Retail stores in most of California are only allowed to operate at 25 percent capacity. A new bill in the state legislature would ensure that whatever part of their shop is allowed to be open is as inclusive as possible.
Last week, Assembly Members Evan Low (D–Cupertino) and Cristina Garcia (D–Los Angeles) introduced a bill that would require retailers to offer their toys and childcare products in a gender-neutral format.
Brick-and-mortar shops would have to display the majority of their products and clothing aimed at children in one undivided, unisex area on the sales floor. They'd also be barred from putting up signage that would indicate whether a product was intended for a boy or girl.
California-based retailers that sell children's products online would also have to have a page on their website that offers these products in a general neutral fashion. The bill would allow retailers to title that section of their website "kids," "unisex," or "gender neutral."
The bill is nearly identical to one that Low introduced last year, telling Politico at the time that he was hoping to create a more inclusive shopping experience. "This is an issue of children being able to express themselves without bias," he said.
Low dropped the bill in May to prioritize COVID-19-related work but promised to pick up the fight later, saying in a statement that "the policy behind this bill is not only important in regards to addressing perceived societal norms but also ensuring that prejudice and judgment does not play a prominent role in our children's lives. I look forward to working on this issue in the future."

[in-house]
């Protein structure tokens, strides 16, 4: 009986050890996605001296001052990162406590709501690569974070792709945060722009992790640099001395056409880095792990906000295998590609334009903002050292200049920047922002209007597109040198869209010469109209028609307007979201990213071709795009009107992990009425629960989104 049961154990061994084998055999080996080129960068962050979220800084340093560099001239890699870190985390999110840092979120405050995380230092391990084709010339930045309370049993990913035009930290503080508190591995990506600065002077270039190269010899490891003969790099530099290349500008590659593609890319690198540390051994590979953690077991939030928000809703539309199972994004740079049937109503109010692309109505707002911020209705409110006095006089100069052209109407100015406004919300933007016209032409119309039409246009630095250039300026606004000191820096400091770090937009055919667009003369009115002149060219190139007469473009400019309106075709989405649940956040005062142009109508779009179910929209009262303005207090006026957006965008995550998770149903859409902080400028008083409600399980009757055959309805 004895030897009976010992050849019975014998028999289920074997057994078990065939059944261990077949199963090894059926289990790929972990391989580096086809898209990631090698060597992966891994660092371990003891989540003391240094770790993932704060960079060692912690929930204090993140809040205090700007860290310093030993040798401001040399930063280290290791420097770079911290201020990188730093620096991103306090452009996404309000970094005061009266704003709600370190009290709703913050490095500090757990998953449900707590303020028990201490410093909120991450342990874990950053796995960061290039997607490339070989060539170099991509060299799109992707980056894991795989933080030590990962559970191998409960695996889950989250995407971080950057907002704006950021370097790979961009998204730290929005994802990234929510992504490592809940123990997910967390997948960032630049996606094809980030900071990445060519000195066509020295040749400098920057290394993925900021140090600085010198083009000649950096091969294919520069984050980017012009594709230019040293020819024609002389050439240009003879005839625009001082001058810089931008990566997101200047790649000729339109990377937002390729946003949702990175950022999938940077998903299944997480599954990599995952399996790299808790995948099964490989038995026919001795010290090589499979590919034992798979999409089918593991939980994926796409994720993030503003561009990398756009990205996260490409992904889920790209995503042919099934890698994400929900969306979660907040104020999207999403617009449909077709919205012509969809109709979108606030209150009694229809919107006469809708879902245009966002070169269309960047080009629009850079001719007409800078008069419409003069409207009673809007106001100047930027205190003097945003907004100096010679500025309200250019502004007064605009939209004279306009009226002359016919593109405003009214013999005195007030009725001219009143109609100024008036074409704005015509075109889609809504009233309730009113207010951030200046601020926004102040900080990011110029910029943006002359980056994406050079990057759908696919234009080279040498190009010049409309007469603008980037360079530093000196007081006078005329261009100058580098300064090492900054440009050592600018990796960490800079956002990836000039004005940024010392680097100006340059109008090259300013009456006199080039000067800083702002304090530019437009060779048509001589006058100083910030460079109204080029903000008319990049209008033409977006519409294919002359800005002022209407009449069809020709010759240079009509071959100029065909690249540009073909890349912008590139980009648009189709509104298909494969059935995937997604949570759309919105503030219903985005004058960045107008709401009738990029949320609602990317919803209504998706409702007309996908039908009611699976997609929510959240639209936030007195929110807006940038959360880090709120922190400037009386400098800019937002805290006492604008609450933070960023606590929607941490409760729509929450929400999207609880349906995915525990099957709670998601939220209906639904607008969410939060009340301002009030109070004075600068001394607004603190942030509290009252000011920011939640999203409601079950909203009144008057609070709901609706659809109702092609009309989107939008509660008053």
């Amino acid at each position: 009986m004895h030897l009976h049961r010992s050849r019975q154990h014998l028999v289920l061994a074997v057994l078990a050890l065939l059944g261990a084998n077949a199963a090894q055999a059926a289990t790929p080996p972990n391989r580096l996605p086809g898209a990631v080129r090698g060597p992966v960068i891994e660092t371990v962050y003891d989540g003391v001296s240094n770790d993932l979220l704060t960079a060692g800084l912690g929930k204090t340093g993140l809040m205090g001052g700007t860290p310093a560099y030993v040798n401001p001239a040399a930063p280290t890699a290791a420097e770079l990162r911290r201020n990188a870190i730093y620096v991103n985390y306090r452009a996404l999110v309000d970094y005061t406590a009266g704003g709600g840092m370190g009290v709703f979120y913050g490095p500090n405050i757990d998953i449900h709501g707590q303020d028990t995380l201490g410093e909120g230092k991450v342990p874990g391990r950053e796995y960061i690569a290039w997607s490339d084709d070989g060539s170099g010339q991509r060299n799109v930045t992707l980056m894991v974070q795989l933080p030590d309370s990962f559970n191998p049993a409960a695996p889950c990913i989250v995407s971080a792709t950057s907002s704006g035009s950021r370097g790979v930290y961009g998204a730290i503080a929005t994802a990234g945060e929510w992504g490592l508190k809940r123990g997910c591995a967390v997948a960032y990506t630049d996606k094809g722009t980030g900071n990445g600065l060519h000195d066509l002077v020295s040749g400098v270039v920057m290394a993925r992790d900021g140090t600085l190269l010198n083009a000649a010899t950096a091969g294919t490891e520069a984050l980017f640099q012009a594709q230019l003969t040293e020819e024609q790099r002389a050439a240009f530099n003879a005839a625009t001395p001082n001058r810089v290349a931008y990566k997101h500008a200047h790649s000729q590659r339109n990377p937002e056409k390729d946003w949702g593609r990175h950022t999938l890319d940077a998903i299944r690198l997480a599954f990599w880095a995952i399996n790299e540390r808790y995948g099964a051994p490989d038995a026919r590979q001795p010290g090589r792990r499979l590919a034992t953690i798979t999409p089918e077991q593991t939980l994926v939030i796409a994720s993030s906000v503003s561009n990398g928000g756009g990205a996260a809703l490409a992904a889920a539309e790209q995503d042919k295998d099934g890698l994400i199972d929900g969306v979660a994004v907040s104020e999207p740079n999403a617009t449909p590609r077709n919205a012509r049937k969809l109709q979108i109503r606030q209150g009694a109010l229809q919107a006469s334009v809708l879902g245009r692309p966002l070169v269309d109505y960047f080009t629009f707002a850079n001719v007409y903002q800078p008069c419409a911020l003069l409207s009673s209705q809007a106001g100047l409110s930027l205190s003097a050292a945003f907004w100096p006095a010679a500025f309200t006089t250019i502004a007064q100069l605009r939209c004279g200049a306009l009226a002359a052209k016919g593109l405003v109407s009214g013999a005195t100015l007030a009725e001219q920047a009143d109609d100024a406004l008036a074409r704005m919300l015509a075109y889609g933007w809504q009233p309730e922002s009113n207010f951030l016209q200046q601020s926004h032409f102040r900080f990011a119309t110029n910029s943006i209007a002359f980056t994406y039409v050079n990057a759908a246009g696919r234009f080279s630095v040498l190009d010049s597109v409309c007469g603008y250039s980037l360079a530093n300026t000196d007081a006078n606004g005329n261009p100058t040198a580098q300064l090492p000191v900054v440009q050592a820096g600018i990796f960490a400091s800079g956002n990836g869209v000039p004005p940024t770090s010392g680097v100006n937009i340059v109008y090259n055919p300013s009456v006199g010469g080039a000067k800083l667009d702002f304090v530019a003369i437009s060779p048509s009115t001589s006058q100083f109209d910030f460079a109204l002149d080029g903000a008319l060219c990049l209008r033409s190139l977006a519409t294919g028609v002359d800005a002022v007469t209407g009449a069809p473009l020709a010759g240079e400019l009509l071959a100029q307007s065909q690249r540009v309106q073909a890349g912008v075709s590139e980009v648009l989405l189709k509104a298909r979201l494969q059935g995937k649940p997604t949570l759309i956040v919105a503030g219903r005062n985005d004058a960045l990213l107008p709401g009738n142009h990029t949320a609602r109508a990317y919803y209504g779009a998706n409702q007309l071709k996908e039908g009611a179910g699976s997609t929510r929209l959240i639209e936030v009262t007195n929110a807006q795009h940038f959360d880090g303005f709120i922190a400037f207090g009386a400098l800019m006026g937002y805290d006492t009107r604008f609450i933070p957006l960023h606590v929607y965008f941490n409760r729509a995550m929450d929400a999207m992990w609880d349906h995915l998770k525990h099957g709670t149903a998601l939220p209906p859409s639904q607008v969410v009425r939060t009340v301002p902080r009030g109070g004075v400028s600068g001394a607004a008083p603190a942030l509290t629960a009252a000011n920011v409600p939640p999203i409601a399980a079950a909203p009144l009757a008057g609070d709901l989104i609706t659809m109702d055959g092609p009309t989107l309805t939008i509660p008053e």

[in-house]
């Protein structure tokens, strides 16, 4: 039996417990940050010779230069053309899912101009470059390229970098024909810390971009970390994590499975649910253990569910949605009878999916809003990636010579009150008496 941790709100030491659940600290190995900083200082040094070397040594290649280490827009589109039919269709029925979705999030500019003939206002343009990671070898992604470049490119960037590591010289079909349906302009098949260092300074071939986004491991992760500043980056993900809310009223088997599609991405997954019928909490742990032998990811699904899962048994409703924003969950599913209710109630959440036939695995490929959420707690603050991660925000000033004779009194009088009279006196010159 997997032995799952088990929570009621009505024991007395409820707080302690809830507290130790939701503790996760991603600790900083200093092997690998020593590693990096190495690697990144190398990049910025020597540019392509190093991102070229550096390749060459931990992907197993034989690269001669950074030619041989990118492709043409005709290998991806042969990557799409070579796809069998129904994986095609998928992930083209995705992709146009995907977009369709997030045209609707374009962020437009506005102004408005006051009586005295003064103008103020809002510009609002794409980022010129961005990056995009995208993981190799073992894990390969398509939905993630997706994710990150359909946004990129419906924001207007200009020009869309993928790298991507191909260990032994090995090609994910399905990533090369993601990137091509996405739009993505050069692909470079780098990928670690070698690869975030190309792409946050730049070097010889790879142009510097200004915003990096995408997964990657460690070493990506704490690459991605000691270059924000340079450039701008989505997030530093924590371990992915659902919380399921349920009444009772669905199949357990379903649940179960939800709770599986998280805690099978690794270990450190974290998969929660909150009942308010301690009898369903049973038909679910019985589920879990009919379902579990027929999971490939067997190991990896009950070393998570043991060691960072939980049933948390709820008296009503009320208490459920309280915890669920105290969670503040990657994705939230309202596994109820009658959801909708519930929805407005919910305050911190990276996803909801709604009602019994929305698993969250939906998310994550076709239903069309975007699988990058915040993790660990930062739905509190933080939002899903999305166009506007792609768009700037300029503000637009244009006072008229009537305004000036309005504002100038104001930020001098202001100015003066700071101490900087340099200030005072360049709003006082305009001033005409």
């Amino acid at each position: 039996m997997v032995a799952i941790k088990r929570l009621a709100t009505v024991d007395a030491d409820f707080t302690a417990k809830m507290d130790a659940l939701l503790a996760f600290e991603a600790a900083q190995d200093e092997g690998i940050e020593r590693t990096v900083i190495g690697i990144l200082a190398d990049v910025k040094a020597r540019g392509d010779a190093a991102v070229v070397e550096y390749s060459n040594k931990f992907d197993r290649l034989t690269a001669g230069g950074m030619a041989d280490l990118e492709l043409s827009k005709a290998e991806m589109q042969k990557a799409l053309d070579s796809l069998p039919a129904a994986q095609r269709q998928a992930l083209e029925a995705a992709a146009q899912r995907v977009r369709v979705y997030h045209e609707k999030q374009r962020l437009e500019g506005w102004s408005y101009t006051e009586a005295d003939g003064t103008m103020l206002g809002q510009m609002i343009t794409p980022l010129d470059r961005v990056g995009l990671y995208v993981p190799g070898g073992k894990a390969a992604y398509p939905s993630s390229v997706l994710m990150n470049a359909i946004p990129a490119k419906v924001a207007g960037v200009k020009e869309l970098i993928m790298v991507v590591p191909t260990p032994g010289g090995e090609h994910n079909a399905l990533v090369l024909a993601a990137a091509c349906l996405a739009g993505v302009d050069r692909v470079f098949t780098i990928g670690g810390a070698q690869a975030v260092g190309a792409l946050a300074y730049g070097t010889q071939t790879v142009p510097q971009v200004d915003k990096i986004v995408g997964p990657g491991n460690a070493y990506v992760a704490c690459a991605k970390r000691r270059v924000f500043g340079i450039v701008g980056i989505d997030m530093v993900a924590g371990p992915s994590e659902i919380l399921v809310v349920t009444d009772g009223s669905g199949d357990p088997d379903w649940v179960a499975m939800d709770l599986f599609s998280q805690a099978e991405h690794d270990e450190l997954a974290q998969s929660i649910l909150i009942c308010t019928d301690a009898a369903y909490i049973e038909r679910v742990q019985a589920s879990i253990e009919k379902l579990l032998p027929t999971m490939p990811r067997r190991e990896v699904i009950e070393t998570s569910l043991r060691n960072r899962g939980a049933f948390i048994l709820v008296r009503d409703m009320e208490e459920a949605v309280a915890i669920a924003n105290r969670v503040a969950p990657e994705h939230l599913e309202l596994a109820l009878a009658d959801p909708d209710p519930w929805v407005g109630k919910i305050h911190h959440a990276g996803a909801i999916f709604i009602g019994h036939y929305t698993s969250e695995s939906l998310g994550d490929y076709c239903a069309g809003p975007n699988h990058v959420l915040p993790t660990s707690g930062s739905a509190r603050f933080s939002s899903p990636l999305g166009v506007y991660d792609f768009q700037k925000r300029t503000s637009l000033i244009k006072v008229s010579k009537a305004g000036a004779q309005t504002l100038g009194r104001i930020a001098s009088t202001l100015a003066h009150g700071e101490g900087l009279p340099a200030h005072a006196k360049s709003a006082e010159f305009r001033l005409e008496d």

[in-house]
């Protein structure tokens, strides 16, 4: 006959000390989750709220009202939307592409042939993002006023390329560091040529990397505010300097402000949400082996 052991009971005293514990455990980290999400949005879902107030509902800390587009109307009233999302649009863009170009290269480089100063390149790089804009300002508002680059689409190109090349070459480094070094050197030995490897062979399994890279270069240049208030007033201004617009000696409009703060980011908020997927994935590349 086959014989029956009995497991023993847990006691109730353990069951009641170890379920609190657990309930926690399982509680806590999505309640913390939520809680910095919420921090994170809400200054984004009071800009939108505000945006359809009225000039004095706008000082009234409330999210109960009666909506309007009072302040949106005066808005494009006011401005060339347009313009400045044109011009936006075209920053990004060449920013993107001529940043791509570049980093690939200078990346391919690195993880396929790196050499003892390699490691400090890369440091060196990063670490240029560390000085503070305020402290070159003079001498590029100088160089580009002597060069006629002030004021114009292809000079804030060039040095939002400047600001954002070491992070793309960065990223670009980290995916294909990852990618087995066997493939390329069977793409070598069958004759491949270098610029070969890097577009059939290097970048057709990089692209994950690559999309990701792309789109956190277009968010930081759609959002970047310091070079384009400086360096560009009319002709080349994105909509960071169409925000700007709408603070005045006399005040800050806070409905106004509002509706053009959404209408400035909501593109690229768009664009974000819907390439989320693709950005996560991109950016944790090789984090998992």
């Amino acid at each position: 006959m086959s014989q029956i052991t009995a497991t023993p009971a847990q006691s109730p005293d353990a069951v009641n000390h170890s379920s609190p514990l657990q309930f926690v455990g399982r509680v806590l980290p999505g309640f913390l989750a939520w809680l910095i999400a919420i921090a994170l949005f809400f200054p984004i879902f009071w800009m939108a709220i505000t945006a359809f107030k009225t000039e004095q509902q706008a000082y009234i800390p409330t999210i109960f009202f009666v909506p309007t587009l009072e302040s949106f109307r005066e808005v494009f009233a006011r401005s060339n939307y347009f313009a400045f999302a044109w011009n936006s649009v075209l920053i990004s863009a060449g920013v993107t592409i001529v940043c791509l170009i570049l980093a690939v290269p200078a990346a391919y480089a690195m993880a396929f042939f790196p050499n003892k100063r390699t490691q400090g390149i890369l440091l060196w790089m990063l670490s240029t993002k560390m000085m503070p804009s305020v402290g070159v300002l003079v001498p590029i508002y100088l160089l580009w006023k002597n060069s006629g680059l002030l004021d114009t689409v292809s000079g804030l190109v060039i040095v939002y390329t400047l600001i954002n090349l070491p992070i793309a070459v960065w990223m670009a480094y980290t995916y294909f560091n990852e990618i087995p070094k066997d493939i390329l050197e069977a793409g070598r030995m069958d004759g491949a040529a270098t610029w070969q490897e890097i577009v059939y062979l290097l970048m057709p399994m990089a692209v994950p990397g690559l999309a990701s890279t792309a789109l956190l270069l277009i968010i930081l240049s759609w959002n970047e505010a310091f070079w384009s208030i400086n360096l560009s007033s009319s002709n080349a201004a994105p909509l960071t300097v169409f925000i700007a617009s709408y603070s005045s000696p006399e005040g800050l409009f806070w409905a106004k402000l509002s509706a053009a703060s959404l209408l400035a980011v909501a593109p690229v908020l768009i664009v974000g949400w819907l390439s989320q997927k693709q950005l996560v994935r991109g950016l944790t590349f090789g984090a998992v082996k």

If passed, stores that did put dresses in a separate girls section could be hit with a $1,000 civil fine. The policy would only apply to retail department stores with over 500 employees.
Even without mandates, some retailers have been moving away from gendered in-store promotion. In 2015, Target announced that it would get rid of separate sections for bedding and toys.
At the time, the company was careful to note that they weren't eliminating all gender distinctions in their store layout and signage, saying that "some cases, like apparel, where there are fit and sizing differences" gender-based suggestions were appropriate.
Low's bill would deprive Target and other retailers of making that choice for themselves.
That stores like Target are voluntarily moving toward more gender-neutral promotions shows that mandating such a change isn't necessary to provide a genderless child section to shoppers. The fact that some haven't made the same move suggests that there may still be customers who find gendered distinctions helpful.
Regulating how companies market their products online and in their stores could potentially raise First Amendment challenges as well.
The bill would appear to disadvantage brick-and-mortar stores versus online retailers. But it's those same brick-and-mortar retailers that have been hammered by the pandemic and related lockdown restrictions. Having to spend more complying with new regulations is the last thing many need.